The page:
Play title Kama-ga-Fuchi Futatsu Domoe  In Japanese
Common title Kama-ga-Fuchi  In Japanese
Author Namiki S˘suke

The play "Kama-ga-Fuchi Futatsu Domoe" (three acts) was originally written for the puppet theater and staged for the first time in ďsaka at the Toyotakeza in the 7th lunar month of 1737. It was adapted for Kabuki 19 years later and staged for the first time in ďsaka at the Kado no Shibai in the 9th lunar month of 1756 (casting unknown). In modern times, it has been staged only once since WWII, in July 1968 at the Kabukiza [casting].

The Kama-ga-Fuchi of the title was an area south of Ky˘to, near Jűj˘, at the confluence of the Kamo River and the Takase River. More precisely the word kama in Kama-ga-Fuchi meant an iron vat which is used at the end of the play to execute Ishikawa Goemon.


The original puppet drama was in 3 acts. The current Kabuki version is also in 3 acts, comprising all the scenes from the second and the third acts of the puppet drama, from "Mamako Ijime" to "Kamairi". The first act, which included the scene at the Shimabara pleasure quarters where Ishikawa Goemon fell in love with the courtesan Takigawa, has gone into oblivion.

Key words Fuji-no-Mori Jinja
Ishikawa Goemon
Kamigata Ky˘gen
Mamako Ijime

Act I, scene 1: Goemon R˘taku
At Goemon's Home [1]

Ishikawa Goemon lives with his wife Otaki, a former Shimabara courtesan who used to be named Takigawa. They have recently been joined by Goemon's son Goroichi. Goroichi's mother is Oritsu, the previous wife of Goemon. As Goroichi is not her child, Otaki acts very harshly towards him. She appears to be a mean stepmother. However, the truth is that she has some sympathy for Goroichi and does not want him to follow in his father's footsteps and become a thief. If Goroichi remains with Goemon, his future is very likely to be violent and dark [2]. By bullying the boy, she hopes to force him to leave and return to his real mother to lead an honest life. No one else is aware of her true intentions. Some kind neighbors bring back Goroichi who has gone to them in tears after being scolded by Otaki. They ask her to forgive Goroichi and to try to be more lenient towards him.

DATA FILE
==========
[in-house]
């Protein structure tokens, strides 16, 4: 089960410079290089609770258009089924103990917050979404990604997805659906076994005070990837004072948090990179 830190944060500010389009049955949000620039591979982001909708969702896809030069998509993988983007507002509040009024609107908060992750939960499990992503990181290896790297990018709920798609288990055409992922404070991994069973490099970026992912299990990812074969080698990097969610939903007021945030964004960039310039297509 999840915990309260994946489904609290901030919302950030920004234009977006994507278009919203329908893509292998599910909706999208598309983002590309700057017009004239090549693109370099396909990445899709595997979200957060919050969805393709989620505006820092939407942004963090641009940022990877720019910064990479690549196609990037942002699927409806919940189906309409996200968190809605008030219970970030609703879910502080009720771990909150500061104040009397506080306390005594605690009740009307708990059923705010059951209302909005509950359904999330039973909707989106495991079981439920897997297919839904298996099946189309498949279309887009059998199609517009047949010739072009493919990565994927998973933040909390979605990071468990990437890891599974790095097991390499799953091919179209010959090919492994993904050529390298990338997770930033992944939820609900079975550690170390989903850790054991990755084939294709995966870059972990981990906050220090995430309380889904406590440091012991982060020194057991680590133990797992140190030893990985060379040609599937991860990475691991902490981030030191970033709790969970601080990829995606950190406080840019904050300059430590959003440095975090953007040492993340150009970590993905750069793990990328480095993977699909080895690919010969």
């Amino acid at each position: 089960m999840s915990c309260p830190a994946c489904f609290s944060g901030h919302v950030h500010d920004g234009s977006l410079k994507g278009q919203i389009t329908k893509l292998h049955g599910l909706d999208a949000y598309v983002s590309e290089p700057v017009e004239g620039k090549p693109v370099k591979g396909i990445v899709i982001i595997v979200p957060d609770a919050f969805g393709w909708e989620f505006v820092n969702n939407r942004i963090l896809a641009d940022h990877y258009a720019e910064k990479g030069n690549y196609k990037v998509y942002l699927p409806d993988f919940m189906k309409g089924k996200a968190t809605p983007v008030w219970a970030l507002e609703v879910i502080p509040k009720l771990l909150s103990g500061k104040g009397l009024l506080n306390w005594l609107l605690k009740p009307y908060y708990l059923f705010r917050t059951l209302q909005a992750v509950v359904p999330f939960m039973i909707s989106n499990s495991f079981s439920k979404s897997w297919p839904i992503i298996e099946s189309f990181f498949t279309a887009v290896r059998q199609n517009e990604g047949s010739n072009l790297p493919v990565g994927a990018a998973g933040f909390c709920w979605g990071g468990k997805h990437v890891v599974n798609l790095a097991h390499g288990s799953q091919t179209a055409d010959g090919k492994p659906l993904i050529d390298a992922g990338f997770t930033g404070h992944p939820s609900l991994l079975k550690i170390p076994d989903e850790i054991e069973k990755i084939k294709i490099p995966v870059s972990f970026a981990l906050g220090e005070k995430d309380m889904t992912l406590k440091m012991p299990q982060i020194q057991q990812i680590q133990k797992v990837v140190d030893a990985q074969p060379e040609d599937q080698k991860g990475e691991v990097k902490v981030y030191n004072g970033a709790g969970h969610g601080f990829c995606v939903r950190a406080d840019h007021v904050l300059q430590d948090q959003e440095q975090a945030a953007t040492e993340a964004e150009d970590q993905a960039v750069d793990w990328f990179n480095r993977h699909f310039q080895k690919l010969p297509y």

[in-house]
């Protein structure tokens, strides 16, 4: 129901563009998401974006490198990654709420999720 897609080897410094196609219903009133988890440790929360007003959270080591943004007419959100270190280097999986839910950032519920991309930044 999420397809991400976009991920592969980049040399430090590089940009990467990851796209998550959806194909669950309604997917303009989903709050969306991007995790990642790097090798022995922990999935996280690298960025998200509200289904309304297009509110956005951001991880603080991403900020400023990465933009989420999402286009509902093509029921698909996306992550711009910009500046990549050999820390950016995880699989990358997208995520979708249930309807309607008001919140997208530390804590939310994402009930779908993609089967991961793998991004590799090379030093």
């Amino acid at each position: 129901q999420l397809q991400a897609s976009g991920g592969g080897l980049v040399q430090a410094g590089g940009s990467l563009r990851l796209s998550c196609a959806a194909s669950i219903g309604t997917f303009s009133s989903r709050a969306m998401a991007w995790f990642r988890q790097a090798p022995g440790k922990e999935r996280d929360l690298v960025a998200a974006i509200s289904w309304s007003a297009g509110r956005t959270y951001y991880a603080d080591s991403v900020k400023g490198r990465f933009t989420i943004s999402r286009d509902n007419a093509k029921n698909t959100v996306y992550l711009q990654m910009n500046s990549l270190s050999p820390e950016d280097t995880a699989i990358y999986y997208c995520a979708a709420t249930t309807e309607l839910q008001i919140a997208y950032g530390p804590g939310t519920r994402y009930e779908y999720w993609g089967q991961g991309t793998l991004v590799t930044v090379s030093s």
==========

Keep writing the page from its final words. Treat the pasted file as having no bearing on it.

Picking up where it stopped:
After they have gone, Goroichi tries to appease Otaki by bringing her a cup of tea. Otaki coldly refuses to accept it, and the cup gets spilt on a garment she is sewing for Goemon. This is a good excuse to scold Goroichi even more harshly. At this point, Kobuna [3] Gengor˘ arrives. He is a member of Goemon's group of thieves and he is over-interested in Otaki. Goroichi senses that the man is after his stepmother, who of course belongs to his father Goemon. On Gengor˘'s orders he unwillingly retires to another room. Gengor˘ tries to seduce Otaki but she successfully rebuffs him by telling him that she has just heard her husband Goemon calling her. Gengor˘ believes her and hastily leaves.

Meanwhile, Goroichi is lost in thought. He would like to stay with his father but feels definitively unwanted by Otaki. Taking shelter with his real mother is too difficult as she is now married to another man. Unable to decide what he ought to do, he is weeping when his father comes out from an adjoining room. Goemon understands Goroichi's position and feels sorry for his son, but actually, he is not in a position to protest too strongly to Otaki. Otaki's father, an evil old man named Sanni Gorobŕ, is a scoundrel who would not hesitate to betray Goemon to the authorities if his relationship with Otaki started to deteriorate due to problems occasioned by his son. Goemon gently asks Goroichi to bear Otaki's harshness, and Goroichi, out of love for his father, agrees.